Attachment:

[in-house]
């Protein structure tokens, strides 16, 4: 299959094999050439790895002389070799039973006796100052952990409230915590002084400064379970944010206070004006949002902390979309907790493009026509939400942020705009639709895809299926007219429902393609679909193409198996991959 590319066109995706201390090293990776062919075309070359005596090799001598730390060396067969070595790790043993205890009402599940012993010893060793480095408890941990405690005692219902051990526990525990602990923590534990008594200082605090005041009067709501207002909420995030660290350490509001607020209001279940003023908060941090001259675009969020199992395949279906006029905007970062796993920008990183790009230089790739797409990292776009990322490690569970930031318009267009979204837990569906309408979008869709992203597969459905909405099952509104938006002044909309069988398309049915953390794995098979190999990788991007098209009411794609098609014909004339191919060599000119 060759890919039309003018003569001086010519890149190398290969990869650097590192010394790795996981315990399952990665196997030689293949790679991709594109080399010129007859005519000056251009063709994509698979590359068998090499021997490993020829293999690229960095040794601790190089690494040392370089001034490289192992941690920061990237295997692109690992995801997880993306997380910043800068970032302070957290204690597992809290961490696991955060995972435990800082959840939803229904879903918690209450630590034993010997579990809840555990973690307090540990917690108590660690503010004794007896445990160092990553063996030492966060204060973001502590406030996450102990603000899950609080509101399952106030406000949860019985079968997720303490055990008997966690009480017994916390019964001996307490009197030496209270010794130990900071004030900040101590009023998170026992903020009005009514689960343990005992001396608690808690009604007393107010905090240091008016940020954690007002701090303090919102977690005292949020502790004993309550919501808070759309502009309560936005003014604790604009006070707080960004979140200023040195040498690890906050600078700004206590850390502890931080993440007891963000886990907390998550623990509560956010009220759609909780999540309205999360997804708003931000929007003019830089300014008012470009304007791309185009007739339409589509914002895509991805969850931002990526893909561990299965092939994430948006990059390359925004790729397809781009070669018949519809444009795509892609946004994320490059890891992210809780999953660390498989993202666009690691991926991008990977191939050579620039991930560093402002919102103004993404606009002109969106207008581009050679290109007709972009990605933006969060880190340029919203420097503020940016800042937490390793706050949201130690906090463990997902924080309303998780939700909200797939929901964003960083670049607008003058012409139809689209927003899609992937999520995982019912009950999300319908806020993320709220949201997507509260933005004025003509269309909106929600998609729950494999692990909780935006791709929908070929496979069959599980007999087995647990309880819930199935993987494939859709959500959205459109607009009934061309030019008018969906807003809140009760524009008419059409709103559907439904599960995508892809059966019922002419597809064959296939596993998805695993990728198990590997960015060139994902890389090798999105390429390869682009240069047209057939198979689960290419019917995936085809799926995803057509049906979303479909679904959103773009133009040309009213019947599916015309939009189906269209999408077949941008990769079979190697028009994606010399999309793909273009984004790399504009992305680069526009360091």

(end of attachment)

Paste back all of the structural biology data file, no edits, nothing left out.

[in-house]
């Protein structure tokens, strides 16, 4: 299959094999050439790895002389070799039973006796100052952990409230915590002084400064379970944010206070004006949002902390979309907790493009026509939400942020705009639709895809299926007219429902393609679909193409198996991959 590319066109995706201390090293990776062919075309070359005596090799001598730390060396067969070595790790043993205890009402599940012993010893060793480095408890941990405690005692219902051990526990525990602990923590534990008594200082605090005041009067709501207002909420995030660290350490509001607020209001279940003023908060941090001259675009969020199992395949279906006029905007970062796993920008990183790009230089790739797409990292776009990322490690569970930031318009267009979204837990569906309408979008869709992203597969459905909405099952509104938006002044909309069988398309049915953390794995098979190999990788991007098209009411794609098609014909004339191919060599000119 060759890919039309003018003569001086010519890149190398290969990869650097590192010394790795996981315990399952990665196997030689293949790679991709594109080399010129007859005519000056251009063709994509698979590359068998090499021997490993020829293999690229960095040794601790190089690494040392370089001034490289192992941690920061990237295997692109690992995801997880993306997380910043800068970032302070957290204690597992809290961490696991955060995972435990800082959840939803229904879903918690209450630590034993010997579990809840555990973690307090540990917690108590660690503010004794007896445990160092990553063996030492966060204060973001502590406030996450102990603000899950609080509101399952106030406000949860019985079968997720303490055990008997966690009480017994916390019964001996307490009197030496209270010794130990900071004030900040101590009023998170026992903020009005009514689960343990005992001396608690808690009604007393107010905090240091008016940020954690007002701090303090919102977690005292949020502790004993309550919501808070759309502009309560936005003014604790604009006070707080960004979140200023040195040498690890906050600078700004206590850390502890931080993440007891963000886990907390998550623990509560956010009220759609909780999540309205999360997804708003931000929007003019830089300014008012470009304007791309185009007739339409589509914002895509991805969850931002990526893909561990299965092939994430948006990059390359925004790729397809781009070669018949519809444009795509892609946004994320490059890891992210809780999953660390498989993202666009690691991926991008990977191939050579620039991930560093402002919102103004993404606009002109969106207008581009050679290109007709972009990605933006969060880190340029919203420097503020940016800042937490390793706050949201130690906090463990997902924080309303998780939700909200797939929901964003960083670049607008003058012409139809689209927003899609992937999520995982019912009950999300319908806020993320709220949201997507509260933005004025003509269309909106929600998609729950494999692990909780935006791709929908070929496979069959599980007999087995647990309880819930199935993987494939859709959500959205459109607009009934061309030019008018969906807003809140009760524009008419059409709103559907439904599960995508892809059966019922002419597809064959296939596993998805695993990728198990590997960015060139994902890389090798999105390429390869682009240069047209057939198979689960290419019917995936085809799926995803057509049906979303479909679904959103773009133009040309009213019947599916015309939009189906269209999408077949941008990769079979190697028009994606010399999309793909273009984004790399504009992305680069526009360091």